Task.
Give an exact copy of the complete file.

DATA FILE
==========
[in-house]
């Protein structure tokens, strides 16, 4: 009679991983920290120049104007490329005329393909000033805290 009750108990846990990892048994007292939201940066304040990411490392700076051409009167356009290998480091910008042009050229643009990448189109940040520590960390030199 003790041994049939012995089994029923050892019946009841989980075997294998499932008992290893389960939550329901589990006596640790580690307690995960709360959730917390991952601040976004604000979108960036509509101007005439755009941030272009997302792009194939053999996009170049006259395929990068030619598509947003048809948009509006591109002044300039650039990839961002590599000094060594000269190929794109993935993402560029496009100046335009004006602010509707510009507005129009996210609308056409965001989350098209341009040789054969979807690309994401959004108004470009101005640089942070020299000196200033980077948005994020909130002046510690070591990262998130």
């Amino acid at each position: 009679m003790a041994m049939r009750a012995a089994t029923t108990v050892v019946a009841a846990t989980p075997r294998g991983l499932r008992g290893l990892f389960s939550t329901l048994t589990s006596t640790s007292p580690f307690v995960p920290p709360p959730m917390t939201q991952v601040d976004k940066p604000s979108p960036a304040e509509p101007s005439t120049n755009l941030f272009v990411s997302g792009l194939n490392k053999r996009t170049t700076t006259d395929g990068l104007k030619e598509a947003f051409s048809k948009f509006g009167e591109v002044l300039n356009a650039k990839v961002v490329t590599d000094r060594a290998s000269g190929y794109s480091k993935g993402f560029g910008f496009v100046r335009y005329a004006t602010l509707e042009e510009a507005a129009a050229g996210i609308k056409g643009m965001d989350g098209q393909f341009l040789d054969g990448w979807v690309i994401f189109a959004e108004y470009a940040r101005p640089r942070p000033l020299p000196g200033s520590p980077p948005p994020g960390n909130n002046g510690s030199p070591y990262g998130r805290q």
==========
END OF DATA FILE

[in-house]
């Protein structure tokens, strides 16, 4: 009679991983920290120049104007490329005329393909000033805290 009750108990846990990892048994007292939201940066304040990411490392700076051409009167356009290998480091910008042009050229643009990448189109940040520590960390030199 003790041994049939012995089994029923050892019946009841989980075997294998499932008992290893389960939550329901589990006596640790580690307690995960709360959730917390991952601040976004604000979108960036509509101007005439755009941030272009997302792009194939053999996009170049006259395929990068030619598509947003048809948009509006591109002044300039650039990839961002590599000094060594000269190929794109993935993402560029496009100046335009004006602010509707510009507005129009996210609308056409965001989350098209341009040789054969979807690309994401959004108004470009101005640089942070020299000196200033980077948005994020909130002046510690070591990262998130």
């Amino acid at each position: 009679m003790a041994m049939r009750a012995a089994t029923t108990v050892v019946a009841a846990t989980p075997r294998g991983l499932r008992g290893l990892f389960s939550t329901l048994t589990s006596t640790s007292p580690f307690v995960p920290p709360p959730m917390t939201q991952v601040d976004k940066p604000s979108p960036a304040e509509p101007s005439t120049n755009l941030f272009v990411s997302g792009l194939n490392k053999r996009t170049t700076t006259d395929g990068l104007k030619e598509a947003f051409s048809k948009f509006g009167e591109v002044l300039n356009a650039k990839v961002v490329t590599d000094r060594a290998s000269g190929y794109s480091k993935g993402f560029g910008f496009v100046r335009y005329a004006t602010l509707e042009e510009a507005a129009a050229g996210i609308k056409g643009m965001d989350g098209q393909f341009l040789d054969g990448w979807v690309i994401f189109a959004e108004y470009a940040r101005p640089r942070p000033l020299p000196g200033s520590p980077p948005p994020g960390n909130n002046g510690s030199p070591y990262g998130r805290q």